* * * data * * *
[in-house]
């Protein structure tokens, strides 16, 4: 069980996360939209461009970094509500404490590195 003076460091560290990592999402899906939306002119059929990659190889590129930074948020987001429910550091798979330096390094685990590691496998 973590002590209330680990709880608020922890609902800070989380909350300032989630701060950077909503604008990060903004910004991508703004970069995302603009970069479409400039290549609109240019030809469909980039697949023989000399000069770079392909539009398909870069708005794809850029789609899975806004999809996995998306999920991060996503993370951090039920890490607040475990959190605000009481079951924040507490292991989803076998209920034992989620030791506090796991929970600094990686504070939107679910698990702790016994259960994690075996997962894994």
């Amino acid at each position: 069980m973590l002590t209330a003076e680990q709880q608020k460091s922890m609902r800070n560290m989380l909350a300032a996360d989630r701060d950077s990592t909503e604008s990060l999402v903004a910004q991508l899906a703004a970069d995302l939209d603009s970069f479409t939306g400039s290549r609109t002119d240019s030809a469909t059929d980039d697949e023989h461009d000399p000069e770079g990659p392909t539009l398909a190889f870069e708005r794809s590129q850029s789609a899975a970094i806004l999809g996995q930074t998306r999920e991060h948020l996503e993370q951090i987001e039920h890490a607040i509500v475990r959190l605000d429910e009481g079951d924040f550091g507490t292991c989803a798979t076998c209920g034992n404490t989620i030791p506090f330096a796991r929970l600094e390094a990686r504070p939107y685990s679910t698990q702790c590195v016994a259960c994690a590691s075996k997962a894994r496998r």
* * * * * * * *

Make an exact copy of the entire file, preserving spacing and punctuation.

[in-house]
């Protein structure tokens, strides 16, 4: 069980996360939209461009970094509500404490590195 003076460091560290990592999402899906939306002119059929990659190889590129930074948020987001429910550091798979330096390094685990590691496998 973590002590209330680990709880608020922890609902800070989380909350300032989630701060950077909503604008990060903004910004991508703004970069995302603009970069479409400039290549609109240019030809469909980039697949023989000399000069770079392909539009398909870069708005794809850029789609899975806004999809996995998306999920991060996503993370951090039920890490607040475990959190605000009481079951924040507490292991989803076998209920034992989620030791506090796991929970600094990686504070939107679910698990702790016994259960994690075996997962894994």
């Amino acid at each position: 069980m973590l002590t209330a003076e680990q709880q608020k460091s922890m609902r800070n560290m989380l909350a300032a996360d989630r701060d950077s990592t909503e604008s990060l999402v903004a910004q991508l899906a703004a970069d995302l939209d603009s970069f479409t939306g400039s290549r609109t002119d240019s030809a469909t059929d980039d697949e023989h461009d000399p000069e770079g990659p392909t539009l398909a190889f870069e708005r794809s590129q850029s789609a899975a970094i806004l999809g996995q930074t998306r999920e991060h948020l996503e993370q951090i987001e039920h890490a607040i509500v475990r959190l605000d429910e009481g079951d924040f550091g507490t292991c989803a798979t076998c209920g034992n404490t989620i030791p506090f330096a796991r929970l600094e390094a990686r504070p939107y685990s679910t698990q702790c590195v016994a259960c994690a590691s075996k997962a894994r496998r």